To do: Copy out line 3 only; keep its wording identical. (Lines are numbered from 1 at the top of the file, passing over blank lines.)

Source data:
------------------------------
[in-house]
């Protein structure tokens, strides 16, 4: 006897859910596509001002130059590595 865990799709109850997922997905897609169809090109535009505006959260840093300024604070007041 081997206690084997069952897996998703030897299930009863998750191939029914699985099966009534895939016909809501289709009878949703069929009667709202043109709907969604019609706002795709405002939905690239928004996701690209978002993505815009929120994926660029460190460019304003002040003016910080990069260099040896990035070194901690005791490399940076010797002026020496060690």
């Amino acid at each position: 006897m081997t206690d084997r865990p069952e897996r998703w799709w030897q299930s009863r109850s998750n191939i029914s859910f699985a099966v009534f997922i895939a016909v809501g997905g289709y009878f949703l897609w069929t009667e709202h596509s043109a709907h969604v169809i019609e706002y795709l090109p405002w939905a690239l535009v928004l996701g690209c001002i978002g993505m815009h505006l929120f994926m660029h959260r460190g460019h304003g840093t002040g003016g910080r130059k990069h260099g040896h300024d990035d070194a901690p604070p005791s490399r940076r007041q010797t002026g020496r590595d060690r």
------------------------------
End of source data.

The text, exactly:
């Amino acid at each position: 006897m081997t206690d084997r865990p069952e897996r998703w799709w030897q299930s009863r109850s998750n191939i029914s859910f699985a099966v009534f997922i895939a016909v809501g997905g289709y009878f949703l897609w069929t009667e709202h596509s043109a709907h969604v169809i019609e706002y795709l090109p405002w939905a690239l535009v928004l996701g690209c001002i978002g993505m815009h505006l929120f994926m660029h959260r460190g460019h304003g840093t002040g003016g910080r130059k990069h260099g040896h300024d990035d070194a901690p604070p005791s490399r940076r007041q010797t002026g020496r590595d060690r």